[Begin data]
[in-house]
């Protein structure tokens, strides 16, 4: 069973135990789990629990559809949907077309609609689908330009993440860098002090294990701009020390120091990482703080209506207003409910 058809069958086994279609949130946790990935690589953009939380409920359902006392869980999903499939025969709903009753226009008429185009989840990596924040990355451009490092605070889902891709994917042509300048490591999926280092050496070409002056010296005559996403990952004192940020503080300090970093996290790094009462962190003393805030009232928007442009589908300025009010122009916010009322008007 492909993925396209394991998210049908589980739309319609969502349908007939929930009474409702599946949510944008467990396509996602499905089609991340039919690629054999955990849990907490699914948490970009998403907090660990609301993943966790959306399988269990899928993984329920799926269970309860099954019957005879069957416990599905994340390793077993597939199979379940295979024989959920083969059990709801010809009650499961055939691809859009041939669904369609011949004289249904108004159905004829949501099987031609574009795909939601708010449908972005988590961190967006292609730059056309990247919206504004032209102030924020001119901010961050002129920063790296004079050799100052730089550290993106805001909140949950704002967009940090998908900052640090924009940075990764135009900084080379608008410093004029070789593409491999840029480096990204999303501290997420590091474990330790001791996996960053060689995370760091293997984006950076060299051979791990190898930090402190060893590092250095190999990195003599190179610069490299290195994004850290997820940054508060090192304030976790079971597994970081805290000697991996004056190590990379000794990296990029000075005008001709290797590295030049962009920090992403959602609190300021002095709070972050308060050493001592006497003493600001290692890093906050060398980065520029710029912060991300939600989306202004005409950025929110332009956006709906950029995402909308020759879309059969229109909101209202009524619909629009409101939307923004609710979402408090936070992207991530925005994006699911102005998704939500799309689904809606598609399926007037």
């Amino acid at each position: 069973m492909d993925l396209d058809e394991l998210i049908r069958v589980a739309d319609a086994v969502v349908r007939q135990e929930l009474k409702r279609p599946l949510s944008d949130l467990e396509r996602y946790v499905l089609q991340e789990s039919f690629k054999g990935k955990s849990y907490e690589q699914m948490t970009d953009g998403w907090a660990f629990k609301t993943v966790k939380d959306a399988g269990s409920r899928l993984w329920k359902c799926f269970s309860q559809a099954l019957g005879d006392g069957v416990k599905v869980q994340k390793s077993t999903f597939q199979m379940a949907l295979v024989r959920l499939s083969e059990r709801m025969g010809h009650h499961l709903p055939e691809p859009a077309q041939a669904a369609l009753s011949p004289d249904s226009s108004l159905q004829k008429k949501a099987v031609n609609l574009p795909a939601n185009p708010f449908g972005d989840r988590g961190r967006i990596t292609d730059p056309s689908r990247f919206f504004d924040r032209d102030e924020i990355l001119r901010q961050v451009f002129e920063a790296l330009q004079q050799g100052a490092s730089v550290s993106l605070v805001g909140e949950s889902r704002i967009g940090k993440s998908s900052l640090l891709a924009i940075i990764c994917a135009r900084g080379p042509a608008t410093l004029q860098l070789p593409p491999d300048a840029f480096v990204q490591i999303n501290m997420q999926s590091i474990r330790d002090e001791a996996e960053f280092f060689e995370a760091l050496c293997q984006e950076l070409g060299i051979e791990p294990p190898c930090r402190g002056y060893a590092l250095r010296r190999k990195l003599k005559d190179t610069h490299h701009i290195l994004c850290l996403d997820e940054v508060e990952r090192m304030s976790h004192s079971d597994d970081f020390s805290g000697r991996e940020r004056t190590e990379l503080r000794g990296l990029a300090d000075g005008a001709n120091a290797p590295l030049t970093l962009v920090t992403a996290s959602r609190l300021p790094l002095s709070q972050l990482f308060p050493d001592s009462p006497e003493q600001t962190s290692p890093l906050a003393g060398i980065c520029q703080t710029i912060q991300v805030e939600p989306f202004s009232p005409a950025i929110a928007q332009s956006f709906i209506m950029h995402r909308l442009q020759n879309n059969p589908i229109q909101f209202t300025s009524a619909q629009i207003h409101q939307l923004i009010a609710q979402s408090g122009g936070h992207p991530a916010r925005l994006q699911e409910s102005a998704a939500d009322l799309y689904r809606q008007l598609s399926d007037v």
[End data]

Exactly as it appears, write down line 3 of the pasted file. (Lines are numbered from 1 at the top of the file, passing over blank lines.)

């Amino acid at each position: 069973m492909d993925l396209d058809e394991l998210i049908r069958v589980a739309d319609a086994v969502v349908r007939q135990e929930l009474k409702r279609p599946l949510s944008d949130l467990e396509r996602y946790v499905l089609q991340e789990s039919f690629k054999g990935k955990s849990y907490e690589q699914m948490t970009d953009g998403w907090a660990f629990k609301t993943v966790k939380d959306a399988g269990s409920r899928l993984w329920k359902c799926f269970s309860q559809a099954l019957g005879d006392g069957v416990k599905v869980q994340k390793s077993t999903f597939q199979m379940a949907l295979v024989r959920l499939s083969e059990r709801m025969g010809h009650h499961l709903p055939e691809p859009a077309q041939a669904a369609l009753s011949p004289d249904s226009s108004l159905q004829k008429k949501a099987v031609n609609l574009p795909a939601n185009p708010f449908g972005d989840r988590g961190r967006i990596t292609d730059p056309s689908r990247f919206f504004d924040r032209d102030e924020i990355l001119r901010q961050v451009f002129e920063a790296l330009q004079q050799g100052a490092s730089v550290s993106l605070v805001g909140e949950s889902r704002i967009g940090k993440s998908s900052l640090l891709a924009i940075i990764c994917a135009r900084g080379p042509a608008t410093l004029q860098l070789p593409p491999d300048a840029f480096v990204q490591i999303n501290m997420q999926s590091i474990r330790d002090e001791a996996e960053f280092f060689e995370a760091l050496c293997q984006e950076l070409g060299i051979e791990p294990p190898c930090r402190g002056y060893a590092l250095r010296r190999k990195l003599k005559d190179t610069h490299h701009i290195l994004c850290l996403d997820e940054v508060e990952r090192m304030s976790h004192s079971d597994d970081f020390s805290g000697r991996e940020r004056t190590e990379l503080r000794g990296l990029a300090d000075g005008a001709n120091a290797p590295l030049t970093l962009v920090t992403a996290s959602r609190l300021p790094l002095s709070q972050l990482f308060p050493d001592s009462p006497e003493q600001t962190s290692p890093l906050a003393g060398i980065c520029q703080t710029i912060q991300v805030e939600p989306f202004s009232p005409a950025i929110a928007q332009s956006f709906i209506m950029h995402r909308l442009q020759n879309n059969p589908i229109q909101f209202t300025s009524a619909q629009i207003h409101q939307l923004i009010a609710q979402s408090g122009g936070h992207p991530a916010r925005l994006q699911e409910s102005a998704a939500d009322l799309y689904r809606q008007l598609s399926d007037v």